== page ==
I can’t show you my last primary school, as it was on the camp, the only school I went to that was specifically for RAF kids. This should’ve made it better – in civilian schools, RAF children were marked as being “special needs” and, more importantly, “disruptive elements”. We were not wanted. I turned up here after Lincolnshire’s schools had broken up for the summer; Leicestershire’s schools (it’s now in Rutland) still had 3 weeks to run. I found they were studying things I’d done a full year earlier: the entire school was “special needs” in its attitude.

The worse thing was that they were doing a school play for the end of term. I always wanted to be an actor – ah, if only I’d had even a hint of talent, the things I could’ve done – and the makework of a play was ideal for me. The parts were already cast, but there was a vacancy which I was given. Something like Third Councillor – it was The Pied Piper, I think. Alas, alas, the boy who had held the role before me was very very popular in the school. I wasn’t. I never am: I’m a born cynic, never able to be part of a crowd… or a mob. They made my life hell for stealing his role. His father had been posted and he’d left the school, but I was the fall guy. Sadly, this was encouraged by the headmaster. Cunt.


11+ or not, off I went to a comprehensive, Casterton Community College. It was once Casterton Secondary Modern and now has a very New Labour title – Casterton Business, Technology and Conformity School or something. By this point in my life, it was very very clear to me that I was gay. Sadly, it was also very very clear to my age-mates that I was gay, no matter how well I thought I was hiding it (I wasn’t exactly in drag). I still managed to have my first gay sex here. I found the guy on Facebook recently, pictured with his daughter. She looks lovely.

It’s actually a joy to move every 2 to 3 years. You get to leave virtually all your baggage behind and start again. The actual “starting again” part of starting again isn’t all that fun, although it has made sure that to this day I’m never lonely on my own (in a crowd, often; on my own, never). But your past and your mistakes don’t have to catch up with you. When I left Casterton I left several straight boys of my age wondering about their sexualities – pointlessly. Just because I’d manipulated them into a blowjob when we were 13 didn’t make them gay. It just made them horny. Like every 13 year old boy ever invented.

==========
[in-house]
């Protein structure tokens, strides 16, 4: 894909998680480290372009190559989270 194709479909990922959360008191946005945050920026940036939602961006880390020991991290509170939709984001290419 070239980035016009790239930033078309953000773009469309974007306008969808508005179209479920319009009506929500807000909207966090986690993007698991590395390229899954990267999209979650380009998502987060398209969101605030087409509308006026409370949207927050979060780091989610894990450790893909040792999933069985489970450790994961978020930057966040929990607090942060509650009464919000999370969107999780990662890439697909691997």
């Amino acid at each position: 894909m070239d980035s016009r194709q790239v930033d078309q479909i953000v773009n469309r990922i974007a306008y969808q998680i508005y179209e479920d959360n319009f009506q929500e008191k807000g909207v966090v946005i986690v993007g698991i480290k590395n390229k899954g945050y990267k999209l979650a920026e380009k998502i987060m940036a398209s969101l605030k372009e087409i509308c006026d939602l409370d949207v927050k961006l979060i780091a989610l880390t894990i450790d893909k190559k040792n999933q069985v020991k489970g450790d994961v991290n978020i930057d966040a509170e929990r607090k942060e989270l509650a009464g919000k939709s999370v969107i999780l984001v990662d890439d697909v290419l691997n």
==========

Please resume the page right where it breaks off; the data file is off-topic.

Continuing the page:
I arrived here at Bedale High School (not the Bedales private school) with a clean sheet, although obviously still a queer. I was 14 and it must have sung out, except that this school was in the ruralest of rural areas and most of the pig-ignorant, straw-chewing, cowshit-stinking boys had no idea what homosexuality actually was.

To this day, there’s a visible line on Gaydar, Grindr and other welcome facilitators of gay sex. After you leave York heading north, the number of queers-per-million remains at roughly 1 in 5 (Grindr distorts the figures by including “men who have sex with men”, ie married straight blokes who like cock too) but mid-way between York and Thirsk you pass a line where suddenly nobody identifies as “gay”
any more and they all become “bisexual” (yeah, me too, ducky) if young and “TV/TS” if over 25. Yes, the rural boys who do boys remain ignorant that you can be a boy who wants boys; instead, they’re to be seen in slingbacks and wraparound pinafores, “can’t accommodate” (ie married), and calling themselves names their grandmothers would’ve thought old fashioned: Doris, Deirdre, Daphne. Carry on north and, just after Yarm, you reach ordinary gays again.

Making a relationship as a teen was impossible: everyone was in the closet, including the straights (not the girls: they were busy having unexpected babies or caring for prematurely aged parents who were often also their aunts and uncles). Fortunately, Mrs Thatcher’s government stepped in and made everything better by banning the discussion (they called it “promotion”) of homosexuality in schools. Books by Oscar Wilde disappeared from the library. The one teacher I had who I was 99% sure was gay stayed very very far away from me – if he’d tried to help, he’d have broken the law. And thus you understand why I have never and will never vote Conservative. This type of crap really is still present in that party – and when we get on a Stagecoach bus or East Midlands, South Western or Virgin train, we’re contributing towards a shareholder who donates to the anti-gay parts of the current Tory party.

Still, in 1991 I left school and since then I’ve learnt more every day than I learnt in my entire school career. School sucks, boys and girls. But it gets better when it’s over.